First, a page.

Friday, January 9, 2009

Gourd Drying Novice

As the title states, I am a novice at drying Gourds! I have never grown gourds before therefore, I have never attempted to dry a gourd. Tina talked about drying her gourd crop yesterday and today, I will tell you how my gourd drying is going for me.
I was excited to have a crop of 7 gourds of various sizes. I planted one packet of seed that were simply titled "Gourds". It looks as though the packet had at least 4 different types of gourd seed.

Step one for anything new to arrive in the house is; the Sheba "Cat Scan"! Click on the video to see this process in action.

Being a novice with gourds, I asked our In the Garden, Master Gardener, Tina for advice. Her advice was to leave them on the vine until the end of the growing season which I did. Then to just simply lay the gourds on the garage floor. Only one problem to this process, we don't have an attached garage to the house but a 3-sided open carport instead! So the gourds would freeze in the garage or the shed. Hum, lets get the brain to thinking here shall we...
My solution: Hang them in the guest bedroom closet out of sight! I took Chenille sticks (fancy word for Pipe Cleaners) and carefully hung the gourds by the clothes pole of the closet as you see in the above picture. At this point, the larger gourds were so heavy that I feared they may fall to the floor. The brain worked and found a large piece of foam rubber from a crafting project laying around. To the floor the soft foam went along with some Fiber Fill (fake snow) still in bags. Good thing I did this because two gourds fell! Nice soft landing and they were not harmed from their fall.
*The picture of the hanging gourds was snapped on Oct. 29...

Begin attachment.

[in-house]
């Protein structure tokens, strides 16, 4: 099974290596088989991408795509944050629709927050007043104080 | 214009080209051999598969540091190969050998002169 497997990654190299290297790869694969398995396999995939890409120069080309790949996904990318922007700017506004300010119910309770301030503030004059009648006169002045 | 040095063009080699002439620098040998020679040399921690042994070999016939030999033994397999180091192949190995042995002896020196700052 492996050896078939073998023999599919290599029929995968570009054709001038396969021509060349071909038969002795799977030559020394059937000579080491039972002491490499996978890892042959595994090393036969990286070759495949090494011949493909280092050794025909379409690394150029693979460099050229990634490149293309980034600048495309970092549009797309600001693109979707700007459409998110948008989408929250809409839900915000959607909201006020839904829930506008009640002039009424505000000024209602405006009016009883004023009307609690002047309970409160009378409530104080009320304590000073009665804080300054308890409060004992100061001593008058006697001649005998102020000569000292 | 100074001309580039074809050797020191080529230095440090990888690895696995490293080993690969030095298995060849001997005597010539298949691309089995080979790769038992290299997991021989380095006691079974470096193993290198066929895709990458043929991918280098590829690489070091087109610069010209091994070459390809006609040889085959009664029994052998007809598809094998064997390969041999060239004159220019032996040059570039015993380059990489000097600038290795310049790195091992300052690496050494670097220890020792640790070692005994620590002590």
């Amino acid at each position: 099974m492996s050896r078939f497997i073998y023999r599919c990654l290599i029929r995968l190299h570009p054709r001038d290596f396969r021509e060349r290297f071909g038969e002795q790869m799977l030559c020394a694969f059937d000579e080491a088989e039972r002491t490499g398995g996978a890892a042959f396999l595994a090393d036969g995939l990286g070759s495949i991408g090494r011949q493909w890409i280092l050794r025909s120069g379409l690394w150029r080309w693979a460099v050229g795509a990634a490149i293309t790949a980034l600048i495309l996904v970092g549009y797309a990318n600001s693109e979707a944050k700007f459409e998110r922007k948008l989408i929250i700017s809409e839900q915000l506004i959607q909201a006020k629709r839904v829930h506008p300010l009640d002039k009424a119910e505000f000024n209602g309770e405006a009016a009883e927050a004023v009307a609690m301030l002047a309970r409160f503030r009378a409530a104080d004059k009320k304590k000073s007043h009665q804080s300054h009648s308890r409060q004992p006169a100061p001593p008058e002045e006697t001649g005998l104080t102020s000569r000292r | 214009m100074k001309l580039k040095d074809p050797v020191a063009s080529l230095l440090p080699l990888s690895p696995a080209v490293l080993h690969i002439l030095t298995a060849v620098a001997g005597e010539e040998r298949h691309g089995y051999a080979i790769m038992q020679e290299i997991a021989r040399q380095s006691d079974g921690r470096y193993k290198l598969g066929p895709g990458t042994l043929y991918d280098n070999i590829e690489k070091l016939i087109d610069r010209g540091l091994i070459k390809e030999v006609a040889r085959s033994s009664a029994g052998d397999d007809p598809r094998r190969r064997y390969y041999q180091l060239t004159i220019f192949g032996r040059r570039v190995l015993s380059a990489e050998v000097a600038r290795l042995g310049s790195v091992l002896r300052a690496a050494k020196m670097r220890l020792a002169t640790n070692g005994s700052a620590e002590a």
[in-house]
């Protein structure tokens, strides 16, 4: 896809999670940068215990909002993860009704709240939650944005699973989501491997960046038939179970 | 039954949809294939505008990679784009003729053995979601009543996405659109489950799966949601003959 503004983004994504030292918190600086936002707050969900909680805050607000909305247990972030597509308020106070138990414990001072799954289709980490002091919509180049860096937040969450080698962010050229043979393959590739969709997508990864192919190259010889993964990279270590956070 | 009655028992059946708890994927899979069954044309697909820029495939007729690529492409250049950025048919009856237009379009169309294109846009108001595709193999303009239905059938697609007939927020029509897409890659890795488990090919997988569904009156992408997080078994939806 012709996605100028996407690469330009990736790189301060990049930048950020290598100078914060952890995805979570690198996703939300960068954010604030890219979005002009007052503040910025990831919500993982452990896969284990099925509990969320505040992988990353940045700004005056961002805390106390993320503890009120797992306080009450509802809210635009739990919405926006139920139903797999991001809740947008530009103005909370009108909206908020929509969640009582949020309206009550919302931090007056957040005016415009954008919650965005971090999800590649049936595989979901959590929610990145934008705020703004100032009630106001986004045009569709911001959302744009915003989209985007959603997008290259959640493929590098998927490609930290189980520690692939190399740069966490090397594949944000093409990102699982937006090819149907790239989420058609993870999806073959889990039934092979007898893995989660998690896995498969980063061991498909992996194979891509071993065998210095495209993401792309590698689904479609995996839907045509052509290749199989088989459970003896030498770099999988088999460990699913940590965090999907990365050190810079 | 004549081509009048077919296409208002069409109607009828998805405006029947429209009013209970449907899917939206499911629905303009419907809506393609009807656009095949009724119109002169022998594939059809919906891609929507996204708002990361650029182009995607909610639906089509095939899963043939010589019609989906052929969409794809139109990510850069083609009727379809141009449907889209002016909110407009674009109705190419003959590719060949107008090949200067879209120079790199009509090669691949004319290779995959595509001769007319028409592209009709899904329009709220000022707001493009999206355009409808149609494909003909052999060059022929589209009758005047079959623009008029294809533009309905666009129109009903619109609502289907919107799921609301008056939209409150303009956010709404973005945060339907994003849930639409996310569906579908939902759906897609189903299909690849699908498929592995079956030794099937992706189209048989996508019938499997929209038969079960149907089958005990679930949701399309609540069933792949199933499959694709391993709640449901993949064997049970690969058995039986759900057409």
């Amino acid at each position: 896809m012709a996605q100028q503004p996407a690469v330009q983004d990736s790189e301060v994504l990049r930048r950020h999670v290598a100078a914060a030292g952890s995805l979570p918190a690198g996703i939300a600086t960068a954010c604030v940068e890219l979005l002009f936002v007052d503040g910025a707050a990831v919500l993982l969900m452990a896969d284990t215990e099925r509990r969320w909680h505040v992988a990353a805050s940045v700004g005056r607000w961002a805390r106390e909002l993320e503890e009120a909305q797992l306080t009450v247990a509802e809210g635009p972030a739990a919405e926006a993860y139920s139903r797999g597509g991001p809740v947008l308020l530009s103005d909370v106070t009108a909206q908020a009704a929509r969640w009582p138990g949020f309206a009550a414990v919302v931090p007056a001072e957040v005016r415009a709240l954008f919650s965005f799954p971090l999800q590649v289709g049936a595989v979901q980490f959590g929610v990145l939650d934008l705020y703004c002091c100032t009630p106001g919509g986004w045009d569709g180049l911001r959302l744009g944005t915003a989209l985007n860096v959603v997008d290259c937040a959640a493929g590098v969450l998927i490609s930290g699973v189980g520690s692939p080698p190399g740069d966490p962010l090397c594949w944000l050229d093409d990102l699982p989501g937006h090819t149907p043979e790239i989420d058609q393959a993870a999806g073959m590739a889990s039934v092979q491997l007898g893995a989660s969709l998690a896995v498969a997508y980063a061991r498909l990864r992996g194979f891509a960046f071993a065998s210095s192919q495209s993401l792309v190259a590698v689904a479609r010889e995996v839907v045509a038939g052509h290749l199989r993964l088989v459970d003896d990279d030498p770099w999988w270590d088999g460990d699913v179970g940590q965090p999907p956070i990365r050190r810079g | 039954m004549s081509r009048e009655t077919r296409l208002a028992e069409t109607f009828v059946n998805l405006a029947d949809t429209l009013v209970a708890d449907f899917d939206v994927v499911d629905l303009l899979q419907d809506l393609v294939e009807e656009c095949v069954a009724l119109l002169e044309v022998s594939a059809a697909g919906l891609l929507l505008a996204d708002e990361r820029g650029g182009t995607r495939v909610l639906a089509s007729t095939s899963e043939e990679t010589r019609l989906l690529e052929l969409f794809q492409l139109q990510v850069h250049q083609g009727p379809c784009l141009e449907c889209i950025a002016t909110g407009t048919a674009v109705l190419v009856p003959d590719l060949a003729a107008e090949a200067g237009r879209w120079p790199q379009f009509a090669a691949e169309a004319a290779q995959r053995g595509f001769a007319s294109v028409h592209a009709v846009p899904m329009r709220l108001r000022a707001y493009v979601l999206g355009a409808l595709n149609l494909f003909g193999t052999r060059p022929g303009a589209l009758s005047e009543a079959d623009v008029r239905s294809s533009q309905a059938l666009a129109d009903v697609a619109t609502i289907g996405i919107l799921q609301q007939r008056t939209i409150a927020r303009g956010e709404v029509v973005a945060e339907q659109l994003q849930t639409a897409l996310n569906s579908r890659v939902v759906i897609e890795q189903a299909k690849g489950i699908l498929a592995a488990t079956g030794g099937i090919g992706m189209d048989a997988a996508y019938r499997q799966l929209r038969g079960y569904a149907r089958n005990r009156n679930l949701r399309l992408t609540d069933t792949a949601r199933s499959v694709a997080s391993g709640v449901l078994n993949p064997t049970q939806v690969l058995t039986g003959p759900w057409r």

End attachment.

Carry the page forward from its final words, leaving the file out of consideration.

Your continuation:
Three gourds started to dry in no time at all. As a bit of fuzz would pop up on them, I would just wipe it off with my finger tips and they dried looking really pretty. The one in the above picture did not begin to dry so pretty. I had not checked on it for a few days then I discovered an icky mess. It was wet and slimy and a bit gross to the touch. Oh no, will I loose this gourd to rotting?

While vacationing in Jamestown in mid-Oct, I saw a interpreter scraping gourds. I inquired as to what she was doing and she explained that if you remove the thin outer layer of the gourd, it will not mold and will dry quicker. Then while at Yorktown, I noticed the gourds were hanging to dry as the ones in my closet. I inquired as to why the Living History folks in Yorktown do not scrape them as the folks in Jamestown. She explained that scraping is a tricky process and one can scrap too deeply thus making the gourd more apt to rotting. I decided that if I left this gourd alone as was, it may rot and if I scrap it, it may rot. Hum, what's a gal to do? What the heck, Lets experiment and scrap it! Out came my crafting knife (a knife that once belonged to my grandmother and has assisted me in many craft projects) and I began to scrape the slimy goop off the gourd.

The picture to the left shows you the pretty color below all that slimy messy stuff. The picture to the right is the finished product. It did not take long to scrap as it came off with ease but I was still careful to not harm a second layer of skin below the mold. I hope so but time will tell.